Category: baby name popularity
Baby-name fads have come and gone over the decades, but one trend has held true: Names are getting longer.
By the 2000s, the average syllable count for a top 20 boys’ name had climbed to 2.25 — up from 1.8 in the 1880s.
Girls’ names, meanwhile, have gotten even longer. A Top 20 female name had an average syllable count of 2.75 last year. That compares with 2.05 in the 1880s.
By Eleanor Nickerson, British Baby Names Are Amelia and Alfie the most popular British A names? You would be forgiven for thinking so, but the answer depends on where you live. Scots would say it’s Ava and Alexander, while Northern Ireland would quote Aoife and Adam. Though we are all held together by common trends, each part of the UK has its own regional favourites. Sophie, for example, holds sway as the most popular S girls’ name in most of Britain except Wales, where Seren is favourite. Northern Ireland likes Finn better than Finley, and Scotland prefers Brodie to Benjamin.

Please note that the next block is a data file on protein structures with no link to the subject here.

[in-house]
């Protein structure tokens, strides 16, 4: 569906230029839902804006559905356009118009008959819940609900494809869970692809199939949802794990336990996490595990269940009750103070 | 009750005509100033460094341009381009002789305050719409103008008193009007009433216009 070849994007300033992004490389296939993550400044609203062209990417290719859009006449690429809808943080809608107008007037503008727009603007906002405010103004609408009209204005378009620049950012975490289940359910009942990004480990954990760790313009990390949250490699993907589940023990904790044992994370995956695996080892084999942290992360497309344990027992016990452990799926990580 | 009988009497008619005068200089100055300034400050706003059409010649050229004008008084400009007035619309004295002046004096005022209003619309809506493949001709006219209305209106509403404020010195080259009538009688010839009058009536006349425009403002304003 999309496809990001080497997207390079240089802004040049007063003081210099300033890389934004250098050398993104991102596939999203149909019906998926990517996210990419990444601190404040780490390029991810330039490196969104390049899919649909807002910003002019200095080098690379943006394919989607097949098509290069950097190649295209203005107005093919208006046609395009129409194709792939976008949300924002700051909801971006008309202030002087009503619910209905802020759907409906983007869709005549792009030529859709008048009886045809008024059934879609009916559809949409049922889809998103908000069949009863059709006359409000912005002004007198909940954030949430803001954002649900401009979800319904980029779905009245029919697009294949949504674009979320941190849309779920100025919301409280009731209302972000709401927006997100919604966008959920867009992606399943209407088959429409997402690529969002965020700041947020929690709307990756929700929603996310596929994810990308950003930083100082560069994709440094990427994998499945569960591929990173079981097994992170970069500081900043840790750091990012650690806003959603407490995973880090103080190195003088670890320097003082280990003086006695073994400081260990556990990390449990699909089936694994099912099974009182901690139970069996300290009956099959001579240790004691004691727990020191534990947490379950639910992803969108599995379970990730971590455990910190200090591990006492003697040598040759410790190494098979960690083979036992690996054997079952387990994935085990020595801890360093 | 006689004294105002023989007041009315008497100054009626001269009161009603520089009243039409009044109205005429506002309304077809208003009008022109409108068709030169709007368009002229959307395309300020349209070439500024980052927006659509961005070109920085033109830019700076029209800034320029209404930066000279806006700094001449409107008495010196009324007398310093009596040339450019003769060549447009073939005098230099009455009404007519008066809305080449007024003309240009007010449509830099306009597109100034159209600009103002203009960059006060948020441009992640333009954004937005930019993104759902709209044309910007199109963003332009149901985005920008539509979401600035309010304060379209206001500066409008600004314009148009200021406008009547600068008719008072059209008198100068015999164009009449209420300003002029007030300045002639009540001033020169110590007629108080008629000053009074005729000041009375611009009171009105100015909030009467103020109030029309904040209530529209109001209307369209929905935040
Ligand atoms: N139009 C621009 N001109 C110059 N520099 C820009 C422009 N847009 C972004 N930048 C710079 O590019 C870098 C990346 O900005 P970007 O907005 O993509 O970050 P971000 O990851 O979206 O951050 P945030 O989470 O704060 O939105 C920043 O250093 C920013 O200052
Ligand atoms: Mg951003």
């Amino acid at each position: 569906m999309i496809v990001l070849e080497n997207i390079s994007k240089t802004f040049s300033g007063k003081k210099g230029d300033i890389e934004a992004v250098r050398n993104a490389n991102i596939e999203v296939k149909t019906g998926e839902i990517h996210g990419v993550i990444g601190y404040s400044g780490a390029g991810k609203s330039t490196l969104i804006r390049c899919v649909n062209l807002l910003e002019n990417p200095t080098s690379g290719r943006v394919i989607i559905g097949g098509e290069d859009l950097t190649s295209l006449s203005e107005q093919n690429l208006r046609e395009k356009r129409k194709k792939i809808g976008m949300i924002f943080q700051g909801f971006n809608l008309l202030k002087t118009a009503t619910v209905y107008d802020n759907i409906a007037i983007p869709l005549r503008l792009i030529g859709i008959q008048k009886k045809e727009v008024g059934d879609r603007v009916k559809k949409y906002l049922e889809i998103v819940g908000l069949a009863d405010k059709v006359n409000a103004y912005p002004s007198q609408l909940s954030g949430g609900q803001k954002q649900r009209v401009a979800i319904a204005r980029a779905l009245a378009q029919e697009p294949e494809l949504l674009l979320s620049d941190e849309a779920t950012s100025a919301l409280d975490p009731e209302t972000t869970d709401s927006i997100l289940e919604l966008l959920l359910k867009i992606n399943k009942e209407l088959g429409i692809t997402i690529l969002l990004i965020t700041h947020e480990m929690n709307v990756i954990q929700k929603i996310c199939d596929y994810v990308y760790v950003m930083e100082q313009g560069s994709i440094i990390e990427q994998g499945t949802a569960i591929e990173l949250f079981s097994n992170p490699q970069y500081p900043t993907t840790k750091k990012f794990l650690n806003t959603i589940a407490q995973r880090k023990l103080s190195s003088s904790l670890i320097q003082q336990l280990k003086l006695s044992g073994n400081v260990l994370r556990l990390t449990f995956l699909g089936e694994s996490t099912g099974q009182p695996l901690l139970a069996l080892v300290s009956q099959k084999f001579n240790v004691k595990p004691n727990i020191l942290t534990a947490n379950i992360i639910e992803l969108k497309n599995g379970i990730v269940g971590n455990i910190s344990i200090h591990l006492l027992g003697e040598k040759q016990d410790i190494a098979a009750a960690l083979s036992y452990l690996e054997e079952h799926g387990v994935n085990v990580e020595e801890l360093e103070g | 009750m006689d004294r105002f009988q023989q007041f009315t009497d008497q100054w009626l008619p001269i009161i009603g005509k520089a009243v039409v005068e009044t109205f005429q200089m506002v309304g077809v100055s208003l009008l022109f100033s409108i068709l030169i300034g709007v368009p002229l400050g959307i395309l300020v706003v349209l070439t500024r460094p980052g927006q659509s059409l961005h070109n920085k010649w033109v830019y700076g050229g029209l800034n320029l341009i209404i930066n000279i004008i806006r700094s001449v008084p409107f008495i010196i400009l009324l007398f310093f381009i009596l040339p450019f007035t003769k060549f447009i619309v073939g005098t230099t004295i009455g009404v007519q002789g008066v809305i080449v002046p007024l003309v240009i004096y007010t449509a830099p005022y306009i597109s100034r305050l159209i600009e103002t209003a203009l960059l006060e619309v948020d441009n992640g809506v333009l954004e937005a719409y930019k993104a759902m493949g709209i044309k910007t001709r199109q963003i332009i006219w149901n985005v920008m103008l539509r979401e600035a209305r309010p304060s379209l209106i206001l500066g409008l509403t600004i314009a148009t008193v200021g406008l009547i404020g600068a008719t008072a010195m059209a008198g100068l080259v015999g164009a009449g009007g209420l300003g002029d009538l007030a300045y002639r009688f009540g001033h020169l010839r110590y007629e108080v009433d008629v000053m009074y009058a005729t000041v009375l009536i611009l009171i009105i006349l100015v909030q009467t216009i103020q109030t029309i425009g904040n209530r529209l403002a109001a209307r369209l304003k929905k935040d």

Popular names are popular for a reason: They’re attractive, fresh, feel right for the times.
Their only problem is that they’re, well, popular.
If you like a name that you’re starting to hear a bit too often, we’ve come up with more original substitutes that may strike the right chord. Here are ten popular girls’ names and ten boys’ names and ideas for more unusual substitutes.
Even though they didn’t make the top 20 list of names which had moved up the most in 2013, one thing I particularly noticed about the recent England and Wales data release was the number of “Dol” names that had shot onto the scene.
I am so very excited to finally announce the release of my eBook! Name-alytics: An In-Depth Analysis of the Top 100 Names in the United States Since 1880, a project I have been working on for over a year now. I had the idea and started the research last summer. It took a while to figure out how I wanted to organize it, and then when I realized I wanted to be a control freak about it all, I was tremendously blessed to have a husband who helped with creating the database after I collected the raw information from the Social Security Administration.
Once the data was put together, I retrieved the information for all the names that have been in the Top 100 since 1880 and formulated several Excel spreadsheets from which to work.